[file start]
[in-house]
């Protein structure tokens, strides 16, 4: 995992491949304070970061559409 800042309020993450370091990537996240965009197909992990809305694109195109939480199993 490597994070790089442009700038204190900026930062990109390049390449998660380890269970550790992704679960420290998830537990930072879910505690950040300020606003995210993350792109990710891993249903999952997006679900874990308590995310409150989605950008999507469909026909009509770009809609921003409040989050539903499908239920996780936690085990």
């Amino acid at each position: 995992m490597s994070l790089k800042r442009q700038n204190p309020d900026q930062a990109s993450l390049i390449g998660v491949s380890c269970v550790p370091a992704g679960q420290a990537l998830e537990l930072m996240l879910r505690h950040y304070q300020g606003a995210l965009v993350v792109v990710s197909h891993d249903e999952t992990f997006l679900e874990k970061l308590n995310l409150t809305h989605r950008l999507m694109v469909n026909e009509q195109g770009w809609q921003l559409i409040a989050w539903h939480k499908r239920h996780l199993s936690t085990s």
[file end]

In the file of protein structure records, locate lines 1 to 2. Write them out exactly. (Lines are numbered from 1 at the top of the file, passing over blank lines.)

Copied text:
[in-house]
């Protein structure tokens, strides 16, 4: 995992491949304070970061559409 800042309020993450370091990537996240965009197909992990809305694109195109939480199993 490597994070790089442009700038204190900026930062990109390049390449998660380890269970550790992704679960420290998830537990930072879910505690950040300020606003995210993350792109990710891993249903999952997006679900874990308590995310409150989605950008999507469909026909009509770009809609921003409040989050539903499908239920996780936690085990």